Debits and Credits
Debits and Credits can be very confusing when it comes to accounting terminology. This is because we all have a Debit Card and a Credit Card. When we use our debit card, money is taken out of our account, when we use a credit card, money is added to our debt owed. We must think of debits and credits in the opposite manner for accounting. Remember our definitions for credits and debits?
Credit - an account entry with a negative value for assets, and positive value for liabilities and equity. (Value removed.)
Debit - an account entry with a positive value for assets, and negative value for liabilities and equity. (Value added.)
Debits are transactions of value added to an account. Credits are a value removed from an account. Using your business checking account as an example, if you were to deposit a check from a client or customer, it would be considered a debit. Why? Because it has a positive value toward your assets. If you were to write a check for office supplies, it would be considered a credit to the same account because it has a negative value towards your assets. (We’ll wait while you read that through again…)
Types of Accounts
Assets, Liabilities, Equity, Revenue, and Expenses (These are called your Chart of Accounts)
Your accounting software will utilize all five of these accounts.
• Assets are accounts that add worth to your business.
• Liabilities are accounts that remove worth or value from your business.
• Equity is used to define the contribution of money or non-cash items that you’ve invested into your business.
• Revenue is the account that tracks all income generated from business operations.
• Expenses are all of the financial transactions that occur necessary to generate income.
You own a handmade jewelry business. You need a lot of gold chain and gemstones as inventory to make product.
• If you own the gold and gemstones, that would be an asset. It has a dollar value attached to it and adds to the worth of your business. You can easily turn the gold and gemstones into liquid cash by selling it.
• If you financed the inventory, your loan would be considered a liability. You owe this money back to the lender.
• The equity you have in your inventory would be any money you put down on the purchase.
• The money you generate from your business would be considered revenue.
• The money you use to operate the business would be considered an expense.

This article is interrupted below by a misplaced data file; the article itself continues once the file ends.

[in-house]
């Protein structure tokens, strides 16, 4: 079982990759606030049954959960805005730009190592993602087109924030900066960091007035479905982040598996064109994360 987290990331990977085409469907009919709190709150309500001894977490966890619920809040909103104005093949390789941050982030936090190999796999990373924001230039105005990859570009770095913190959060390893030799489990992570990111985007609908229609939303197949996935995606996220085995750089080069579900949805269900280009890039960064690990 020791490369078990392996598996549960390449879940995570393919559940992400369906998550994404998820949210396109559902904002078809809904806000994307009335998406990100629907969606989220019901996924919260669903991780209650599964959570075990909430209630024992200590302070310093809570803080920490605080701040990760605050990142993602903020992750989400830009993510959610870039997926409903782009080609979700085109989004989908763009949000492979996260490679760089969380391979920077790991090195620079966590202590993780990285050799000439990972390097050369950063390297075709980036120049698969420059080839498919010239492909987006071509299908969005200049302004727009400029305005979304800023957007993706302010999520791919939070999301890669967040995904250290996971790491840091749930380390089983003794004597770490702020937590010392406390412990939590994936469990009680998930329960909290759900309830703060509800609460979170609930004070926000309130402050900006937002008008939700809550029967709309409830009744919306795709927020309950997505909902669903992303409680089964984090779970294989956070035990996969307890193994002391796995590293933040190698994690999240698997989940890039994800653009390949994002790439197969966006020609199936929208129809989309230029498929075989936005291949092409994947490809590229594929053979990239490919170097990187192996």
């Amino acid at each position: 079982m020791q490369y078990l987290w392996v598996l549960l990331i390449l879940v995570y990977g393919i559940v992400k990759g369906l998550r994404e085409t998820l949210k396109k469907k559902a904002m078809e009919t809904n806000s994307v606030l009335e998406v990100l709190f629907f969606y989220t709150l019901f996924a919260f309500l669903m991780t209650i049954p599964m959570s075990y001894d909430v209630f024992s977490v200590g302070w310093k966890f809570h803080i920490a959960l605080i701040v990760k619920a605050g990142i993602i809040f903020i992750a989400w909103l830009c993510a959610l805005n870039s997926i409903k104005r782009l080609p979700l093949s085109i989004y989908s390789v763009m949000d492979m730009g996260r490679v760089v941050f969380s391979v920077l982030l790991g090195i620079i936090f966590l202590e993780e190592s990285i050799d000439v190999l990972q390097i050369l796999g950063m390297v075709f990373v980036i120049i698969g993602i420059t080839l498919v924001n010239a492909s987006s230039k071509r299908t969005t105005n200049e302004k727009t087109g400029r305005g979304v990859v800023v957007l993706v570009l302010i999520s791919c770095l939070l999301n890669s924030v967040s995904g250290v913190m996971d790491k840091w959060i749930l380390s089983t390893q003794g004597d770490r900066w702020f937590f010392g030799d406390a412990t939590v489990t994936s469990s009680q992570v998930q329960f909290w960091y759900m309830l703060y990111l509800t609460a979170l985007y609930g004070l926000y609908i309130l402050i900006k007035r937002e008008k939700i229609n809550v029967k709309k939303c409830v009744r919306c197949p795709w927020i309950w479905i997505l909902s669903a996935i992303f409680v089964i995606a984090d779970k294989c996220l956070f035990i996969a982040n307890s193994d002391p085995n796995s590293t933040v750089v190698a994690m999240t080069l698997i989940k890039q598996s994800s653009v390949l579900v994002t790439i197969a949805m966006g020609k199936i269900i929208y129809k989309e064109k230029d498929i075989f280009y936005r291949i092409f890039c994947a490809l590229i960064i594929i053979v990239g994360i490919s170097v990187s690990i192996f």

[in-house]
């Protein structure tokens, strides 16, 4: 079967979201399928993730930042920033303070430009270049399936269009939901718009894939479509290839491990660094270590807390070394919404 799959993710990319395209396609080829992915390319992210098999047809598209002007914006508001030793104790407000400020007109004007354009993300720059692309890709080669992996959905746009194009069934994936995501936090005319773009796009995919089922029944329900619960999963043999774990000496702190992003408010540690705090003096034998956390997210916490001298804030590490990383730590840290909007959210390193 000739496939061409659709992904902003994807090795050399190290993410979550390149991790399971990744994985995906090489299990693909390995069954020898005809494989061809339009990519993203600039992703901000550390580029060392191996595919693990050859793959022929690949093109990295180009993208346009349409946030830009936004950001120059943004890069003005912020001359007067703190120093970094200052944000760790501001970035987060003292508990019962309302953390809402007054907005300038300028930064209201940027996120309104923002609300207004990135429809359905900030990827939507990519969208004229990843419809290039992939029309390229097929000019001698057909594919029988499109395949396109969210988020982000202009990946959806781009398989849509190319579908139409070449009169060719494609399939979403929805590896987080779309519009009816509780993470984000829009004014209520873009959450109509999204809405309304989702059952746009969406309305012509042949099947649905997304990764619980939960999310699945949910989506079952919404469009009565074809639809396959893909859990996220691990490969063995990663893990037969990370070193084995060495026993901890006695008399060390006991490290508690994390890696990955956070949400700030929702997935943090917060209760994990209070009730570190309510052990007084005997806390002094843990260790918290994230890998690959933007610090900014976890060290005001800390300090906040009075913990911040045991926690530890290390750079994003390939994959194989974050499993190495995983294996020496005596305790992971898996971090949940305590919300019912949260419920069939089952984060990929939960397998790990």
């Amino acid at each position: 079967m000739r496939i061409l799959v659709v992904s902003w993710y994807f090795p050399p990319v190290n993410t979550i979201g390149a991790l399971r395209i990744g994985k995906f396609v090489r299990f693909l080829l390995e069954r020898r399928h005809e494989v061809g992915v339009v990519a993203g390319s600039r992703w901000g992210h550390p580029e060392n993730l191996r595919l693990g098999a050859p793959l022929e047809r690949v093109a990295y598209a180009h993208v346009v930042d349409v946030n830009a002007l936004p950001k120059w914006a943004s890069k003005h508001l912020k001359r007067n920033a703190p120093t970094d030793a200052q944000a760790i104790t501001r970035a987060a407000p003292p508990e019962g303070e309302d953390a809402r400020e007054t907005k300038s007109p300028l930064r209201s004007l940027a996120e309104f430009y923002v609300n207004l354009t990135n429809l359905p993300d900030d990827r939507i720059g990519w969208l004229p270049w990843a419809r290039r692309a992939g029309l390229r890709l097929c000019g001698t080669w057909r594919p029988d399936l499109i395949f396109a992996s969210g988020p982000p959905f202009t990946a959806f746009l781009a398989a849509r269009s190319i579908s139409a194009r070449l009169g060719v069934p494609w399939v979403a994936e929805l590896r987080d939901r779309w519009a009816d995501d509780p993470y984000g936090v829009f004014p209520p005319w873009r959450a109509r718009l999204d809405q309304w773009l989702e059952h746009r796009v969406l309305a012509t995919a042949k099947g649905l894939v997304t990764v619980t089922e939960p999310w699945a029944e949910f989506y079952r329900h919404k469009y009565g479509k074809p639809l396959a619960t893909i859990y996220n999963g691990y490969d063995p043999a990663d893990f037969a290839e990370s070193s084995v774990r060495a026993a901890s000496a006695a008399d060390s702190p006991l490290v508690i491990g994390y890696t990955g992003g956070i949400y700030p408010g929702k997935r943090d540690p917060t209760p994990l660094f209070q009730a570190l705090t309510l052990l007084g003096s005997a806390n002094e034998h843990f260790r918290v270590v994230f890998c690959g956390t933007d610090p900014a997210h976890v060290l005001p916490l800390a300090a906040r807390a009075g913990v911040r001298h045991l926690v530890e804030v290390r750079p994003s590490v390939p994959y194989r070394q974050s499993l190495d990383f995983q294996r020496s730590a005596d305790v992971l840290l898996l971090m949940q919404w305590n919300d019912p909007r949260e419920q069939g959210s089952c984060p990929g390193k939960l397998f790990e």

Revenue – Expenses = Profit or Net Income. Remember, revenue and profit are two different things.
Your financial statements give a financial picture of your business. According to U.S. GAAP (Generally Accepted Accounting Practices), all three of these statements are required to get a full overview of the financial health of your business.
Your financial statements include all accounts in your Chart of Accounts and consist of:
1. Balance Sheet
2. Income Statement
3. Statement of Cash Flows
Your balance sheet will hold:
Your Income Statement will hold:
To comply with GAAP your balance sheet and income statement should always accompany one another.
• The Balance Sheet is a snapshot in time. It will be prepared for a certain date.
• The Income Statement shows the accumulation of revenue and expenses over a given period of time such as monthly or quarterly.
The Cash Flow Statement shows the inflows and outflows of cash over a period of time. There are three types of cash flow (CF).
1. Operating – CF generated by business operations
2. Investing – CF from buying/selling assets: buildings, equipment, real estate, etc.
3. Financing – CF from investors or long-term creditors.
When someone says your “books are balanced,” what they are really saying is “per the
accounting equation (Assets = Liabilities + Equity) the accounts equal each other.” This is the case when you are using double entry bookkeeping. Whichever accounting software you decide to utilize, it should be able to prepare these statements for you.
Think of it this way:
You are buying your inventory for your handmade jewelry business. The value of the gold chain and gemstones is $15,000 (asset), you put down $5,000 of your own money (equity) and get a loan for $10,000 (liability). As you can see, this is balanced. $15,000 Asset = $10,000 Liability + $5,000 Equity.
If you pay off $2,000 on the loan, it needs to be recorded in your books and you can see the equation is still balanced. $15,000 Asset = $8,000 Liability + $7,000 equity.
Again, your accounting software will prepare these statements for you, but you need to be able to read them.